Starbucks workers promote sip-ins, other tactics to dramatize struggle
Pumpkin Spice Strike Starbucks workers in Minneapolis. | Rebecca Pera/PW

A “tip-in” is a basketball term. But what’s a “sip-in”?

The answer from Starbucks workers around the country who seek to unionize themselves and their stores is it’s the latest tactic in their escalating campaign for that goal: Coordinated action coast to coast to support unionizing and demand the firm stop union-busting and start bargaining.

It’s also a variation on the sit-ins civil rights activists used during their pro-integration campaigns 60 or more years ago against segregated restaurants in the South. Remember the sit-in by Black North Carolina A&T students at a Greensboro lunch counter in 1960? Same tactic.

Organizers with Starbucks Workers United (SWU), the grass-roots effort that is mobilizing the workers from coast to coast, say the sip-ins aim to draw customer support for their struggle by an unusual tactic: Pay the baristas and servers with big tips when you enter a Starbucks store—but don’t buy any coffee.

The best, but not the sole alternative: Grab a cup and draw a glass of water and drink it instead. If you must order coffee, identify yourself citing the local union.

“A group of community allies, wearing union shirts and buttons,” will be  “spending as much time as permitted in a Starbucks café–after ordering drinks using union slogans as names and tipping well!” SWU explained in its August 16 newsletter to members.

“The goal is to create a celebratory environment and make connections with workers and customers who could become community allies. Workers feel supported, managers feel watched, and community allies get to tangibly support the campaign.”

And if you join the tip-ins on Labor Day itself—the campaign is running all weekend—the pro-union workers will ask you to sign their  #NoContractNoCoffee pledge, “in which allies commit to taking direct action with workers in their fight for a union contract.” Their aim is 30,000 names.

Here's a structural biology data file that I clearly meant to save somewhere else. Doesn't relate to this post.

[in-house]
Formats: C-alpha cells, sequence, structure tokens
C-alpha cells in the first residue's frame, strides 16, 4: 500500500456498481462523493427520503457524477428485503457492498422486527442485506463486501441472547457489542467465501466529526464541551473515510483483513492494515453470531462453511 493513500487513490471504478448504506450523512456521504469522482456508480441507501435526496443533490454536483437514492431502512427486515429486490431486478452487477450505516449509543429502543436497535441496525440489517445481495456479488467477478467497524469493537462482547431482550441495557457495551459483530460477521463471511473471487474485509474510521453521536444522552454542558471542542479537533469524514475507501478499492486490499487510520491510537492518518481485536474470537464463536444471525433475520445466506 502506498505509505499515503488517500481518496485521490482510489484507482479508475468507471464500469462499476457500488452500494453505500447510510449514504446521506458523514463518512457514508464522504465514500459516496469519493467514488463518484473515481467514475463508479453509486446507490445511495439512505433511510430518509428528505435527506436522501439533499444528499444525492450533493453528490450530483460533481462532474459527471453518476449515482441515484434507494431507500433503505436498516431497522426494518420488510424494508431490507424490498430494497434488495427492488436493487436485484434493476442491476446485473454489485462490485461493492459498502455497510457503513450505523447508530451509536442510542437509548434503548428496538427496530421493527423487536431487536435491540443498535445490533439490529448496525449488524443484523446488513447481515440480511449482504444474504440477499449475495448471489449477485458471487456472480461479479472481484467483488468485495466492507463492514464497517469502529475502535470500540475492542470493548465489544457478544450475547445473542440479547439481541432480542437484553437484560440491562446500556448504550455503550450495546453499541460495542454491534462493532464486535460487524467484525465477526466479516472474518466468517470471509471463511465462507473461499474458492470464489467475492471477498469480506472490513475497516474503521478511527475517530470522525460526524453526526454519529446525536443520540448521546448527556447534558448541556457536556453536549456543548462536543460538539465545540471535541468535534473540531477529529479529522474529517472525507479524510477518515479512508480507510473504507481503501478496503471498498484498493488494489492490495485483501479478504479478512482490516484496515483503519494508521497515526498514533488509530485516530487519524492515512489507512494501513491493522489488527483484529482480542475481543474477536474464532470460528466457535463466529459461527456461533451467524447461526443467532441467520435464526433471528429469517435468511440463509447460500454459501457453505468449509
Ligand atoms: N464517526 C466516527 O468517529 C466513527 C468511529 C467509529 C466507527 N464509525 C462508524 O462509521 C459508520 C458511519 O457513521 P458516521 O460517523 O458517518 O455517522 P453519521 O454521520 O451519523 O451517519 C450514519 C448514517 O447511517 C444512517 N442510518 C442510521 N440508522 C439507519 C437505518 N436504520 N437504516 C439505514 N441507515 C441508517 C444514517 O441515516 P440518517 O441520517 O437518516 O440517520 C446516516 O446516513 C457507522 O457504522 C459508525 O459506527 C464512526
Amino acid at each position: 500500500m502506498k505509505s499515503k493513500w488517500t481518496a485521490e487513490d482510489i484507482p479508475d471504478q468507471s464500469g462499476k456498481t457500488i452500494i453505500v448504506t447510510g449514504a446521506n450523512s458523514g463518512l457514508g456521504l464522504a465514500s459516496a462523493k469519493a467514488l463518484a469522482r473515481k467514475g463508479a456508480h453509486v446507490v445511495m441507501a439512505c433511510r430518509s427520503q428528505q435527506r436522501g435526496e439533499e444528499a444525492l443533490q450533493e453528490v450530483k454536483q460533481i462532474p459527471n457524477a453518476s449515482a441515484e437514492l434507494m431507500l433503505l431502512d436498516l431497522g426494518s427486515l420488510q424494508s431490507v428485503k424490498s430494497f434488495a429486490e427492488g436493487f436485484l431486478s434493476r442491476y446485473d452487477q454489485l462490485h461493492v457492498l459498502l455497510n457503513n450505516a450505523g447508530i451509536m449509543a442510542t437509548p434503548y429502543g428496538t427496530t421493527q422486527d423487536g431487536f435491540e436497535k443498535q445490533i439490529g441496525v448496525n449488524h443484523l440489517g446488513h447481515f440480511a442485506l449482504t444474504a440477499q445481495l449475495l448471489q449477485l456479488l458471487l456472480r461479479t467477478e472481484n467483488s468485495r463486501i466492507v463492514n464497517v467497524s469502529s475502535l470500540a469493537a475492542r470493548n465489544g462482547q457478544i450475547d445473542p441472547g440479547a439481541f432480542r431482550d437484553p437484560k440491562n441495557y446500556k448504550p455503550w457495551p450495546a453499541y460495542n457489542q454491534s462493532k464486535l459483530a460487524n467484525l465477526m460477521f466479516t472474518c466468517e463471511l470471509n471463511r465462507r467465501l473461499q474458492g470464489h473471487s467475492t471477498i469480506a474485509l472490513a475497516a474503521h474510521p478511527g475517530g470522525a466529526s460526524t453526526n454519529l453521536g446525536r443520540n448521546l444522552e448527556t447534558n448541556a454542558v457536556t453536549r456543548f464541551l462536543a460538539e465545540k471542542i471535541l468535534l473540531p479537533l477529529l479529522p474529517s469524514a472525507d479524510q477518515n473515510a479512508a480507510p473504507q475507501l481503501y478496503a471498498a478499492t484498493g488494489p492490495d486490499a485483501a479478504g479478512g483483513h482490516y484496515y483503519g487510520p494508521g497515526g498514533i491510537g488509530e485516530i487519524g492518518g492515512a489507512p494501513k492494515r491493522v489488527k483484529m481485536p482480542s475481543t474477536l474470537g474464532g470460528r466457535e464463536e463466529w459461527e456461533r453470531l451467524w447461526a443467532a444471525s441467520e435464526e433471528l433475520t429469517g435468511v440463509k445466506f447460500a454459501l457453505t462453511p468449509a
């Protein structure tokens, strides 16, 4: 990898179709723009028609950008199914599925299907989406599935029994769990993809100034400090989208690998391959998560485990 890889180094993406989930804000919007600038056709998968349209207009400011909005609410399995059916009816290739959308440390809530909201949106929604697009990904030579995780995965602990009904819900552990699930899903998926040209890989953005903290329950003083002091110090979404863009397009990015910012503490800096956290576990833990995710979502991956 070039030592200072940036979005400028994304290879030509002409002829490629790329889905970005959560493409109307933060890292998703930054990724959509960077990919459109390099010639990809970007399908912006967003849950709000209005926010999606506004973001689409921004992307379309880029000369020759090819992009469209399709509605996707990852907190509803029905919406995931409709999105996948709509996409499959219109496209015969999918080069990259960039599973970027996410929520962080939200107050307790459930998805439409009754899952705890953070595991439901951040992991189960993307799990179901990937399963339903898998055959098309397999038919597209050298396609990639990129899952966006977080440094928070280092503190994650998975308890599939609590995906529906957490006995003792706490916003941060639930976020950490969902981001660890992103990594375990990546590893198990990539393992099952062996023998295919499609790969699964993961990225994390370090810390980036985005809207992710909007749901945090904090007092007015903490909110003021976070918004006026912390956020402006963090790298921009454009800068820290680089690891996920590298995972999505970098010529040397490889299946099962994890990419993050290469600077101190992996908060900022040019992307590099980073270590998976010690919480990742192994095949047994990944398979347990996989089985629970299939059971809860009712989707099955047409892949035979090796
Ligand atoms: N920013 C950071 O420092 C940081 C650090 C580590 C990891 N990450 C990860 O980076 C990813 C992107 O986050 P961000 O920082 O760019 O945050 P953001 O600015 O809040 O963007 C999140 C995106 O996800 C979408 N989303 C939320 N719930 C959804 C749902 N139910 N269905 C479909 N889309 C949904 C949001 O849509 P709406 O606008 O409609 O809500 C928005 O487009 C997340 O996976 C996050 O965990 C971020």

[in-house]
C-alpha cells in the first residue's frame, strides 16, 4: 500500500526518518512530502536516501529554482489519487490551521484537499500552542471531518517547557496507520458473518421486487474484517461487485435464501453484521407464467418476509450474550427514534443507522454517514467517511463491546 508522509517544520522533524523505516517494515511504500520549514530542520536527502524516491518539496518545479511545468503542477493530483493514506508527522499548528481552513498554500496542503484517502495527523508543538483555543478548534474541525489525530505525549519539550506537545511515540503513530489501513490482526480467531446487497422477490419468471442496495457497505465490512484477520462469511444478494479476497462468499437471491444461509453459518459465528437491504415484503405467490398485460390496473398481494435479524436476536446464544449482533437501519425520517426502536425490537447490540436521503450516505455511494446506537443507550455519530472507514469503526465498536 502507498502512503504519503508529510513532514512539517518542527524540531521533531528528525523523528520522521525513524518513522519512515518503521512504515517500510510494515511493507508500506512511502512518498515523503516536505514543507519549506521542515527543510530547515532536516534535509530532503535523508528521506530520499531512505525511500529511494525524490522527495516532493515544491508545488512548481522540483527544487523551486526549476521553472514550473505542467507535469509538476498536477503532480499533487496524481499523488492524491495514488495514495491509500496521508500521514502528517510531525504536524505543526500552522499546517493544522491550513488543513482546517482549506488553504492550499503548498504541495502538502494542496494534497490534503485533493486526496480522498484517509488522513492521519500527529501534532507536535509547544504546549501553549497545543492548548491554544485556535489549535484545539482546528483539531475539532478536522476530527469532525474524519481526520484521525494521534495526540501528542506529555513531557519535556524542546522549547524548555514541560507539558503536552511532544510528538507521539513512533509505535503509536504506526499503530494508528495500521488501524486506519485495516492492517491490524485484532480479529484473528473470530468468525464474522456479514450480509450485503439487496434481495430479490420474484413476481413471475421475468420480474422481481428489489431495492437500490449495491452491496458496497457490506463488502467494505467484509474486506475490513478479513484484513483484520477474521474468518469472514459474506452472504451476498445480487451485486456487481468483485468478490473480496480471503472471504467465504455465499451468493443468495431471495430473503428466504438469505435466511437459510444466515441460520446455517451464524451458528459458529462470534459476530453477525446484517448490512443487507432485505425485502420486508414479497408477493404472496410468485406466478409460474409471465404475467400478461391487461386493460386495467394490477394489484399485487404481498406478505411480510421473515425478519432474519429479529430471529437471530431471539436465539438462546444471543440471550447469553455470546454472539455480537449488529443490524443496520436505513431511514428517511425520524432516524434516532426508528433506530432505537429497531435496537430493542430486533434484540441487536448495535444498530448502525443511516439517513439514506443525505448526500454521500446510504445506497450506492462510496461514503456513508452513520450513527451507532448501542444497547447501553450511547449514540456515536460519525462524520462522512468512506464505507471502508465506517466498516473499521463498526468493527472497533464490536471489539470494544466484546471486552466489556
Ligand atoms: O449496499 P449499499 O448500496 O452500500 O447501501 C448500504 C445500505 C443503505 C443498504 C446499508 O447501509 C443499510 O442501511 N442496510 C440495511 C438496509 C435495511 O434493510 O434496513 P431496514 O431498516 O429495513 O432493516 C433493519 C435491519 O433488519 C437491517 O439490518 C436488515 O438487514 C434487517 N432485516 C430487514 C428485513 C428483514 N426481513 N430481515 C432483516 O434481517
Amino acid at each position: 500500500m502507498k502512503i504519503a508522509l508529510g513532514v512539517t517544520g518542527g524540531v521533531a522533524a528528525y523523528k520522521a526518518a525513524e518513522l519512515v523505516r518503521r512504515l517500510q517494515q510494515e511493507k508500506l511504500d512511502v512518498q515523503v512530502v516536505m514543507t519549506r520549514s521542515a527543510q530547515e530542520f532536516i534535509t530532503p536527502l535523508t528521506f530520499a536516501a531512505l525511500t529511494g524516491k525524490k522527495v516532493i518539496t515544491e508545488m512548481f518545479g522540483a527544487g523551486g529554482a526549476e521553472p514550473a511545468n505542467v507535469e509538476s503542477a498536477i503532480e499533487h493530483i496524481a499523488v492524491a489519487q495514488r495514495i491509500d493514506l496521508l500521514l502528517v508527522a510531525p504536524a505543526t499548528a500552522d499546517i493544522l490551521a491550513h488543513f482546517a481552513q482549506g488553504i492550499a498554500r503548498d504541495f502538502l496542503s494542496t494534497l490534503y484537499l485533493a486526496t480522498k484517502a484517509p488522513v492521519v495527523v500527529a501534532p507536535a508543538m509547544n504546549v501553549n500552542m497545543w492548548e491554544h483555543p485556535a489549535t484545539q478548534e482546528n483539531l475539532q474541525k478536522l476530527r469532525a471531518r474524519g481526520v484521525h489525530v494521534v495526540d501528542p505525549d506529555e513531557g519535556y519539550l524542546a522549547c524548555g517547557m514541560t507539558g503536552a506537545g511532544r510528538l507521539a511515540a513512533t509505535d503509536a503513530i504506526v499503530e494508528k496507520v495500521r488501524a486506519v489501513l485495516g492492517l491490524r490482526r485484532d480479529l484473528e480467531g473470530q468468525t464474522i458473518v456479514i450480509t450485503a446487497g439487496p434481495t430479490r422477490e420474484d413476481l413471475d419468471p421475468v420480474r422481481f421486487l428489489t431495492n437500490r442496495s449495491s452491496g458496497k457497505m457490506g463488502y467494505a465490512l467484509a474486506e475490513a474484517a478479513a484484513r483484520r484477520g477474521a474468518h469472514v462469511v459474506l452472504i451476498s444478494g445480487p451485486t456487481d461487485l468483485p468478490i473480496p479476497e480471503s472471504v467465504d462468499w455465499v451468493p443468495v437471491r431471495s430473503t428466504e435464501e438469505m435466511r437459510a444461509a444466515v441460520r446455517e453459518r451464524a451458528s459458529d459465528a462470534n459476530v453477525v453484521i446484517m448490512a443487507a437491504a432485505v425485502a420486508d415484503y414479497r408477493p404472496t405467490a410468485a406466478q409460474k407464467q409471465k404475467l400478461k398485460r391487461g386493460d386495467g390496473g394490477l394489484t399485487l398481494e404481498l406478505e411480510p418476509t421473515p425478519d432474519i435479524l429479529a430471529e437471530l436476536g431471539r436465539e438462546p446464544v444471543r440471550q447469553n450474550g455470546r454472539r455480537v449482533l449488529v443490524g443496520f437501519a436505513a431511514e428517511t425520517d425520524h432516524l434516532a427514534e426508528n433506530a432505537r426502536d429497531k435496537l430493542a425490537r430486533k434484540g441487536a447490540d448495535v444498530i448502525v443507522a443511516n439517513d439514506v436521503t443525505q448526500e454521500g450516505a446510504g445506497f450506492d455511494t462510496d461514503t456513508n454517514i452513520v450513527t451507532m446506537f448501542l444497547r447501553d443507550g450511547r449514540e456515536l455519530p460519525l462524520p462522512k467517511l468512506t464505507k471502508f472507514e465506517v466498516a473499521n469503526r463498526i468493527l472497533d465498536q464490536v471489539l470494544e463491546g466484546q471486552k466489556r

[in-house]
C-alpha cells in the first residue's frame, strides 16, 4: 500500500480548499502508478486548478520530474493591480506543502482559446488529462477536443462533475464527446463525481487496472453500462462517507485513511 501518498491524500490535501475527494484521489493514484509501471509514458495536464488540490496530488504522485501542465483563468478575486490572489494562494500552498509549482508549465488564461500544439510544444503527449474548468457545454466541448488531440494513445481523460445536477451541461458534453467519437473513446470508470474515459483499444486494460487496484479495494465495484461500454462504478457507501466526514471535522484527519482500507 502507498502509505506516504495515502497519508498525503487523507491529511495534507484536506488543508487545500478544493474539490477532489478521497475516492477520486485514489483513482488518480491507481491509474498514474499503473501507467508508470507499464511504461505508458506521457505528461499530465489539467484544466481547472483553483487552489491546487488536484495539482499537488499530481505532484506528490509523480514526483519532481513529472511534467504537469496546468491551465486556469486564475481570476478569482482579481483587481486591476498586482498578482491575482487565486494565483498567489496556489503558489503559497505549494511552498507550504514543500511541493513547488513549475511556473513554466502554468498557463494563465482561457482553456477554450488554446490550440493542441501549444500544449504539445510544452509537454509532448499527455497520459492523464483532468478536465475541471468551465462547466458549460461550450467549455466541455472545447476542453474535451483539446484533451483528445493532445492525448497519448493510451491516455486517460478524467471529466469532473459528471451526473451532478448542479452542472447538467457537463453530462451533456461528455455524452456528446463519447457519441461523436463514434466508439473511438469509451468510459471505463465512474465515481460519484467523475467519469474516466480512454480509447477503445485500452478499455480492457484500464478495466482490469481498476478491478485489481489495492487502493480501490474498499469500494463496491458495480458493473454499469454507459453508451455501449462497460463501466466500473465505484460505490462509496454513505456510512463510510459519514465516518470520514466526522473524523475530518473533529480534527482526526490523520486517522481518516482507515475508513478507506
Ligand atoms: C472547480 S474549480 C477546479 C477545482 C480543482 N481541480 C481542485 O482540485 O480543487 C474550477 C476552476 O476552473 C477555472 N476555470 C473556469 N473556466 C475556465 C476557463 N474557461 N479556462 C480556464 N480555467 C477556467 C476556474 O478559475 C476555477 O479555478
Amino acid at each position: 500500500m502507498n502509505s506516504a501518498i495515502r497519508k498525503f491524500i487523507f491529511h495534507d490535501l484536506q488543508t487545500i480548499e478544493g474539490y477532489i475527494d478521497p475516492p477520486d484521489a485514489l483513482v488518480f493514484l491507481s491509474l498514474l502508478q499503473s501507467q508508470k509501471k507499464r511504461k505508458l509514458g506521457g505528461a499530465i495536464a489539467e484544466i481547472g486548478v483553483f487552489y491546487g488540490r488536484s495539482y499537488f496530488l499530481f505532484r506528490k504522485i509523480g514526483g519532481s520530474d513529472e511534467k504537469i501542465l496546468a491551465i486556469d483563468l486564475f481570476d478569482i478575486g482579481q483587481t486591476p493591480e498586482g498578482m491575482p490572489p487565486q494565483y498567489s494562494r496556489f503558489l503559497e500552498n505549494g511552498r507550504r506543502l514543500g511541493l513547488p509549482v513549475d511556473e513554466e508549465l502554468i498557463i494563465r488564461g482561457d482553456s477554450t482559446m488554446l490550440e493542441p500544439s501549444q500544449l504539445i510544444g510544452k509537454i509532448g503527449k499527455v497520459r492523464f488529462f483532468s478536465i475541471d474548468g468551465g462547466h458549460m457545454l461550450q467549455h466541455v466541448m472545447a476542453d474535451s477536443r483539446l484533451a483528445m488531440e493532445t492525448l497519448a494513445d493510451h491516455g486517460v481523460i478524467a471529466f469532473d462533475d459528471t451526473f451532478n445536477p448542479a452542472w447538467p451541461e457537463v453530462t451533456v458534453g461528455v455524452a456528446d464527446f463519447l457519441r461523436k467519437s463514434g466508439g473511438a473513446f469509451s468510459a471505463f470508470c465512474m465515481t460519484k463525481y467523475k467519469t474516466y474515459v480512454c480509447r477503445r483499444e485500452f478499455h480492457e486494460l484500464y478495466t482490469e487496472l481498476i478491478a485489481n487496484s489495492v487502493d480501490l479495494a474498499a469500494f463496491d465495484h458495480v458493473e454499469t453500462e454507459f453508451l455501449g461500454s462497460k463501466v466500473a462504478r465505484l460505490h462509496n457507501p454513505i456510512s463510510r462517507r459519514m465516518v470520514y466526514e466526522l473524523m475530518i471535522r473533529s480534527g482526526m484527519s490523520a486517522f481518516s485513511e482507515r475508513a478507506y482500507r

The sip-ins aren’t the sole tactic Starbucks baristas and their allies are using to keep the public’s eye on their cause—a cause that resonates with so many other low-paid capitalist-exploited workers, including port truckers, adjunct professors, and fast food workers, nationwide.

In Buffalo and Minneapolis, workers have had to resort to walkouts after Starbucks bosses, continuing their long union-busting campaigns, fired lead pro-union organizers. The entire unionized store in Buffalo—whose win touched off the nationwide drive—walked after its bosses fired the campaign chair and lead bargainer.

Starbucks workers will also march on state capitals in deep-red Oklahoma and Texas, In These Times reports. Colorado baristas will show solidarity and a sense of labor history, too: They will march for themselves and to honor the Mine Workers and their families gunned down, at the demand of Rockefeller interests, by National Guard troops in the 1914 Ludlow Massacre.

In These Times reported the Starbucks workers are emphasizing intersectionality in their sip-ins, not just region to region, but issue to issue. In Boston on September 4, for example, the sip-ins will coincide with a campaign to preserve abortion rights. In Worcester, Mass., they’ll be in conjunction with a Gay Pride celebration.

In the Twin Cities, Rebecca Pera reports hundreds of baristas and their supporters took to the streets on August 30 in “The Pumpkin Spice strike,” because the firm introduced its annual autumn menu that day. It’s the second forced walkout in Minneapolis in less than a month. The first one lasted two days.

Pittsburgh Starbucks Workers United/Twitter